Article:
I started with the recipe from The New York Times that I had mentioned in an earlier post–and adapted it for single-serving cooking.
My first “adaptation” was NOT to buy a whole head of cauliflower–I like it but I usually waste some of it, so I purchased 250 grams from the salad bar at my local Harris Teeter store already cut. This was about 1/4 of what the original recipe called for (900 to 1000 grams).
My second adaptation was to use the rice cooker to blanch the cauliflower! Put water in, add salt, close the lid and set the “rice cooker” mode. In just a few minutes when I opened the lid I had boiling water. I added the cauliflower, close the lid and blanched for about 5 minutes, then proceeded with the recipe–faster than a pan of water on the stove top!
My third adaptation is one I use often in cooking for one–I used shallot instead of onion since I don’t like bits and pieces of cut onion loitering in the fridge–so one medium to large shallot, prepped as for the onion in the above recipe.
That recipe called for 16 olives–well four olives just didn’t look like enough, so I used six. Garlic–well, I used two very small cloves. The rest of the ingredients were “measured” by eye: parsley, the Parmigiano-Reggiano were whatever looked like enough for the amount of cauliflower–maybe my adaptation is a bit cheesier than the original, but that’s okay with me!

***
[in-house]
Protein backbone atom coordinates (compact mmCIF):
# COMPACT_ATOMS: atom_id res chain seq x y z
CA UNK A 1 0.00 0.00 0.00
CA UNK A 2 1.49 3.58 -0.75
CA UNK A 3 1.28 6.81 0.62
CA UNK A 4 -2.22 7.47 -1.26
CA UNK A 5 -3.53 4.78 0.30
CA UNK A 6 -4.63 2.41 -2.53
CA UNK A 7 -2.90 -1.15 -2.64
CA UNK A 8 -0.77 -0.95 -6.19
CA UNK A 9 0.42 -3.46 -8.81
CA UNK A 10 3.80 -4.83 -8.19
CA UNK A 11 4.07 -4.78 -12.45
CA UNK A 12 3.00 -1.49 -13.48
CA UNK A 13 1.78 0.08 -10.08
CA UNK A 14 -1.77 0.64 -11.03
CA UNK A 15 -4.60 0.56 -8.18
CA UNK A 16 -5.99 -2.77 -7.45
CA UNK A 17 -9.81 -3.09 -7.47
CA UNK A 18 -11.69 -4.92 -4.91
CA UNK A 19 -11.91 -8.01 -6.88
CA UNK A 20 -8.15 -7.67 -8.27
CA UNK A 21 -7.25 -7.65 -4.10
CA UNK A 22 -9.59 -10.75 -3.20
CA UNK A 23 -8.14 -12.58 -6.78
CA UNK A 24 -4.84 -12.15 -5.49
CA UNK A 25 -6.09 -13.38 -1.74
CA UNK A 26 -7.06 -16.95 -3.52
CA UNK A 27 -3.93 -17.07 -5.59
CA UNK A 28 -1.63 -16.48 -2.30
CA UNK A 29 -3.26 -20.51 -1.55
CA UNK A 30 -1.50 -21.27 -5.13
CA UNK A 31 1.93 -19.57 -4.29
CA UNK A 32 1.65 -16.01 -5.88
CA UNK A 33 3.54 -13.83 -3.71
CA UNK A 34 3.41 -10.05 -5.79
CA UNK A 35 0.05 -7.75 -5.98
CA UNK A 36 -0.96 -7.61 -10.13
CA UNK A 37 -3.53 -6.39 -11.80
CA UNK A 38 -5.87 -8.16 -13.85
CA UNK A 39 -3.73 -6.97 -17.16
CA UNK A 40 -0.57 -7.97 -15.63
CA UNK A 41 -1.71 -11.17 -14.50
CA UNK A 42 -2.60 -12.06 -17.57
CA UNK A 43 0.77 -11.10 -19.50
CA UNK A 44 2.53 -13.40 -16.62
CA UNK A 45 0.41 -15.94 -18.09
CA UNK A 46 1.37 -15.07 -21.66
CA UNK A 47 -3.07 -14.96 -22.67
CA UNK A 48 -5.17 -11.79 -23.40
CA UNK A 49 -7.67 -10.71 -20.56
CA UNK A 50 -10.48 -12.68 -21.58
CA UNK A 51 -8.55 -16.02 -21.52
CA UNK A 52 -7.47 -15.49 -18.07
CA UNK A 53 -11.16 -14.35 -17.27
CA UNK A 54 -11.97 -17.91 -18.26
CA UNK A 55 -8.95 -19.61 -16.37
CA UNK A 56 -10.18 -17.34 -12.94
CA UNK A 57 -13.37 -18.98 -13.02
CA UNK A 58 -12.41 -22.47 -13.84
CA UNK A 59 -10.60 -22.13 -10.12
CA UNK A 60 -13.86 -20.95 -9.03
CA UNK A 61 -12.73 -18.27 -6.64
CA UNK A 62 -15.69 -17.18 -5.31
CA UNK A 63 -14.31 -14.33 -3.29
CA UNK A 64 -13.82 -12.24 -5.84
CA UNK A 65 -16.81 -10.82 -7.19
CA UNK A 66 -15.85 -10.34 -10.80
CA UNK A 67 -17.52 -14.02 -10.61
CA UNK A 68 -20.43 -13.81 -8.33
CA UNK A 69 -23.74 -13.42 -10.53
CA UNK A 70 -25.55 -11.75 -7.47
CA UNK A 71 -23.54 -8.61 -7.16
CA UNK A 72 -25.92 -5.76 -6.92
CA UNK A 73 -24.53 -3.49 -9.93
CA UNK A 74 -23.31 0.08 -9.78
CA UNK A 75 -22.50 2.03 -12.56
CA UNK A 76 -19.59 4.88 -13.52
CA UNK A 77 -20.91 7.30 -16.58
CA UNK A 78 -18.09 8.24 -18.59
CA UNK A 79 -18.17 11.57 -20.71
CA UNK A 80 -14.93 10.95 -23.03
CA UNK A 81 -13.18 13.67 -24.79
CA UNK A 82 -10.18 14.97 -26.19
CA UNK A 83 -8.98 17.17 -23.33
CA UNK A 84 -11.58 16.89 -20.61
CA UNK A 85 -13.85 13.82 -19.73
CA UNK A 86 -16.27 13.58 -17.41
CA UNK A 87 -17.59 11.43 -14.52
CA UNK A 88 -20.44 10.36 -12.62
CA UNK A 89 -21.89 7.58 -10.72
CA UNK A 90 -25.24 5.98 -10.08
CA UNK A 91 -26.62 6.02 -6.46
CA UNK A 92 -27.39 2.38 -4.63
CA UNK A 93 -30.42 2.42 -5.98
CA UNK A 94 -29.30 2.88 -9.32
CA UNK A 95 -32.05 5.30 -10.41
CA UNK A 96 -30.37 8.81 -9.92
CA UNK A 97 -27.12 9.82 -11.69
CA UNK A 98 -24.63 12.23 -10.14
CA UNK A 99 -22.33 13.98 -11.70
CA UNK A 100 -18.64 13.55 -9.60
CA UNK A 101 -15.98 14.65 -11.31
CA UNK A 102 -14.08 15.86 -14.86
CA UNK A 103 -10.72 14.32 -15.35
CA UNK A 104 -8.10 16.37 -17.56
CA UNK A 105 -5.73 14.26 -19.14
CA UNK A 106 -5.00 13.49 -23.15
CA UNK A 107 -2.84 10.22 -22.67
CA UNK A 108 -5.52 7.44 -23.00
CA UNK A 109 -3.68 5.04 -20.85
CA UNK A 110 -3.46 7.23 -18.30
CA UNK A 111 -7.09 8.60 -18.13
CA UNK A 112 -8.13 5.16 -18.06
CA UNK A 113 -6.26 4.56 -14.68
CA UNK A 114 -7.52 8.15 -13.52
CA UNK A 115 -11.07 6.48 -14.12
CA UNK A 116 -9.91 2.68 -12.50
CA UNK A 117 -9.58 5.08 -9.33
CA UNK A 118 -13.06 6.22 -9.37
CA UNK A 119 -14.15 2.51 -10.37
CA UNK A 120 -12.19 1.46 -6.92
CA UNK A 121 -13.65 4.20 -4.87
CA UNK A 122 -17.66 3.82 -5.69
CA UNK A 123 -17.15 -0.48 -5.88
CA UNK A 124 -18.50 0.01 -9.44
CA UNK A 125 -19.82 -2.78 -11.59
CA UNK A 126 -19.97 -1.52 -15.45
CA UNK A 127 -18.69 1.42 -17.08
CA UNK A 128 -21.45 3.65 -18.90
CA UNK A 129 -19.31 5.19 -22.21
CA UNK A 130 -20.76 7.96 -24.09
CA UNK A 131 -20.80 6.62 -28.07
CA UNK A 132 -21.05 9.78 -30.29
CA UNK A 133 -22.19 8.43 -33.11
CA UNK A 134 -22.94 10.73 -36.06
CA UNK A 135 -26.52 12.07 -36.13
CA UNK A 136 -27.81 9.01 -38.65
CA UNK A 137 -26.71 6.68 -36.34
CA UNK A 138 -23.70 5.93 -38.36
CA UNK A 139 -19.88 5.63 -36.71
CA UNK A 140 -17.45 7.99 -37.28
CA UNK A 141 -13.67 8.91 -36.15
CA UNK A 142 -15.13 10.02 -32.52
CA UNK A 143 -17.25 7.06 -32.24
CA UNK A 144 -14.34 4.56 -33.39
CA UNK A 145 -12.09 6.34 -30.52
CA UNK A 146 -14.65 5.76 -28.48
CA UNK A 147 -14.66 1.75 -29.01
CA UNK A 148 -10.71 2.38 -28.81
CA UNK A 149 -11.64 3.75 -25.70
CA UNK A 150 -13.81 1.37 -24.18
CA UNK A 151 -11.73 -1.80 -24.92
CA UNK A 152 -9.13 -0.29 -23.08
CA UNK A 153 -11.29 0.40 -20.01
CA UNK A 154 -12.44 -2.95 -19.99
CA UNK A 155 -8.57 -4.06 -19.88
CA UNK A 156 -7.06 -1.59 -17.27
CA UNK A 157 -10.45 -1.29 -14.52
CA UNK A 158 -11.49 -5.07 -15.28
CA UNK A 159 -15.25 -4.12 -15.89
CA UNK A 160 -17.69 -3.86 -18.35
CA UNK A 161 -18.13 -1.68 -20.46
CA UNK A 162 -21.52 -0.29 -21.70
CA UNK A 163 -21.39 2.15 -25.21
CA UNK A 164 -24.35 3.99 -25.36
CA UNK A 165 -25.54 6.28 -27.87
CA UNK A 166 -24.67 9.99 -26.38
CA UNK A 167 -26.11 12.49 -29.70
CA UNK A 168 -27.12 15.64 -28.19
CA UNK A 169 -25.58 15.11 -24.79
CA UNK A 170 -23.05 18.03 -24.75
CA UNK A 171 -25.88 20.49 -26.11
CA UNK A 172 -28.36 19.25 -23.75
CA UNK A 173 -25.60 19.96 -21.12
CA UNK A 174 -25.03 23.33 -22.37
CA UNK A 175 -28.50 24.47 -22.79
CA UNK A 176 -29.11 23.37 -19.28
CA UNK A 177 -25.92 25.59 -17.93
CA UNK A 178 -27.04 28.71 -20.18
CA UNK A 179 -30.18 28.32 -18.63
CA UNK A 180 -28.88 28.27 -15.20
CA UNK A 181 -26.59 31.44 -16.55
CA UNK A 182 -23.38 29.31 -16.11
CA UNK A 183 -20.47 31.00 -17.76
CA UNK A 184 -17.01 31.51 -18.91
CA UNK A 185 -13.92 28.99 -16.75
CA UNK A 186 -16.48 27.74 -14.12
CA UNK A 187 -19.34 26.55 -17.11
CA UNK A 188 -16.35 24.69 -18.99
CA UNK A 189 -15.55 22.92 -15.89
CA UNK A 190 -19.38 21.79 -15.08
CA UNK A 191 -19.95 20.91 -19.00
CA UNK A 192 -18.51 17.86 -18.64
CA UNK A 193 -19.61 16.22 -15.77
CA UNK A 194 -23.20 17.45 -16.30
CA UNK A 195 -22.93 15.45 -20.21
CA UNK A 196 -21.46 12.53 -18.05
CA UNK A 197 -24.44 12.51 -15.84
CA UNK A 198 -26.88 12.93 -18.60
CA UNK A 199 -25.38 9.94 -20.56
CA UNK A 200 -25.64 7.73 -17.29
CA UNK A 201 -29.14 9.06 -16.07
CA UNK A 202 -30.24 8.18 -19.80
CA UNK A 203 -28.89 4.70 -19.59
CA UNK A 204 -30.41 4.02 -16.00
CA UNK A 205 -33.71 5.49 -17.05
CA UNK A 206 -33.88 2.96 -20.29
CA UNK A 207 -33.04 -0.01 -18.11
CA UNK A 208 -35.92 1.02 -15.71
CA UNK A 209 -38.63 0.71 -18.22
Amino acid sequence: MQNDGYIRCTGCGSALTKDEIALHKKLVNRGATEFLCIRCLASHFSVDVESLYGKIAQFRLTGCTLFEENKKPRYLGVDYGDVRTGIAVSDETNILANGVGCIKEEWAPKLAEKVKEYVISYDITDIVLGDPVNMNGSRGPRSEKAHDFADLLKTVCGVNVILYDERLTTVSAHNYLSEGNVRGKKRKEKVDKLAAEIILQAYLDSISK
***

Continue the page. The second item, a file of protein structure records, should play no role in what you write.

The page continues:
The results were fantastic, maybe even awesome! (Please note past tense–well, there was a tiny bit left, but that’s probably because of the rather large cod fillet–a leftover as I define leftovers–re-warmed in sugo alla puttanesca.) This was one of the best things that I’ve ever done with cauliflower. It’s a keeper with lots of room to improvise: some red pepper flakes added to the shallot-olive mixture, or maybe some roasted red peppers.
I think that I might step down to 150 grams of cauliflower next time, and bake it in a slightly deeper dish–but it will definitely be made again. I do need to add more garlic, though. I can’t believe how easy it was. This is my kind of recipe–not at all fussy and open to modification to fit my mood, the weather, and what else is served.
The cod fillet was a “leftover”–meaning planned. The method of the “rerun” was unplanned. After several days of intensive course preparation for online courses, I suffered a serious case of cabin fever. On impulse, I called a friend, and we went out to dinner at one of my favorite causal places, Meelo’s Ristorante, here in Durham, since I had a serious craving for Andre Chabaneix’s spagetti alla puttanesca. There was a bit of the puttanesca sauce left in the bottom of my plate, so I brought it home with me. I used it to gently re-warm the cod fillet for supper this evening–now I’m going to have to see if I can match his sauce so that I don’t have to go out every time I want puttanesca sauce.